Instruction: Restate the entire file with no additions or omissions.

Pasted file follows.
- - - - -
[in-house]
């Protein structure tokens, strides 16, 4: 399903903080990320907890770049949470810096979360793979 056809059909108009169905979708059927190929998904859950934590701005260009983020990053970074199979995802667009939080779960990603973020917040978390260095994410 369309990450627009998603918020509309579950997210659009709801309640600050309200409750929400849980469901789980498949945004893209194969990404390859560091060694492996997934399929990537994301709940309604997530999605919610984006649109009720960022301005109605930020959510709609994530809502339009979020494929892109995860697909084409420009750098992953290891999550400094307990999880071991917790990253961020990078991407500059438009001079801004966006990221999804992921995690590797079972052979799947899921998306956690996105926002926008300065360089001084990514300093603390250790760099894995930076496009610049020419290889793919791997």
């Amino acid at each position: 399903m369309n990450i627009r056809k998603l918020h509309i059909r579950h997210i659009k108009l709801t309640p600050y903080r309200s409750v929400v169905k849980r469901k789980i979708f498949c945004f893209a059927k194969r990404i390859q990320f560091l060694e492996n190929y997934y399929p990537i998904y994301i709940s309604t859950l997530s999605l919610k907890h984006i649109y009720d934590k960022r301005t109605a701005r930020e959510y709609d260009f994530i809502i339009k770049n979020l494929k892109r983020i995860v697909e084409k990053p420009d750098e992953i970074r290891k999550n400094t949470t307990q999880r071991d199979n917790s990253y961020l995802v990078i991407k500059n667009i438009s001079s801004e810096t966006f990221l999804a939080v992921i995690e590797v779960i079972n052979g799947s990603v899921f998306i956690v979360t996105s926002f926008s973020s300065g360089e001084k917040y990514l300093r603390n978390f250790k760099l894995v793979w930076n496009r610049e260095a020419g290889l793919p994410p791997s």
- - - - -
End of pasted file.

[in-house]
């Protein structure tokens, strides 16, 4: 399903903080990320907890770049949470810096979360793979 056809059909108009169905979708059927190929998904859950934590701005260009983020990053970074199979995802667009939080779960990603973020917040978390260095994410 369309990450627009998603918020509309579950997210659009709801309640600050309200409750929400849980469901789980498949945004893209194969990404390859560091060694492996997934399929990537994301709940309604997530999605919610984006649109009720960022301005109605930020959510709609994530809502339009979020494929892109995860697909084409420009750098992953290891999550400094307990999880071991917790990253961020990078991407500059438009001079801004966006990221999804992921995690590797079972052979799947899921998306956690996105926002926008300065360089001084990514300093603390250790760099894995930076496009610049020419290889793919791997």
């Amino acid at each position: 399903m369309n990450i627009r056809k998603l918020h509309i059909r579950h997210i659009k108009l709801t309640p600050y903080r309200s409750v929400v169905k849980r469901k789980i979708f498949c945004f893209a059927k194969r990404i390859q990320f560091l060694e492996n190929y997934y399929p990537i998904y994301i709940s309604t859950l997530s999605l919610k907890h984006i649109y009720d934590k960022r301005t109605a701005r930020e959510y709609d260009f994530i809502i339009k770049n979020l494929k892109r983020i995860v697909e084409k990053p420009d750098e992953i970074r290891k999550n400094t949470t307990q999880r071991d199979n917790s990253y961020l995802v990078i991407k500059n667009i438009s001079s801004e810096t966006f990221l999804a939080v992921i995690e590797v779960i079972n052979g799947s990603v899921f998306i956690v979360t996105s926002f926008s973020s300065g360089e001084k917040y990514l300093r603390n978390f250790k760099l894995v793979w930076n496009r610049e260095a020419g290889l793919p994410p791997s």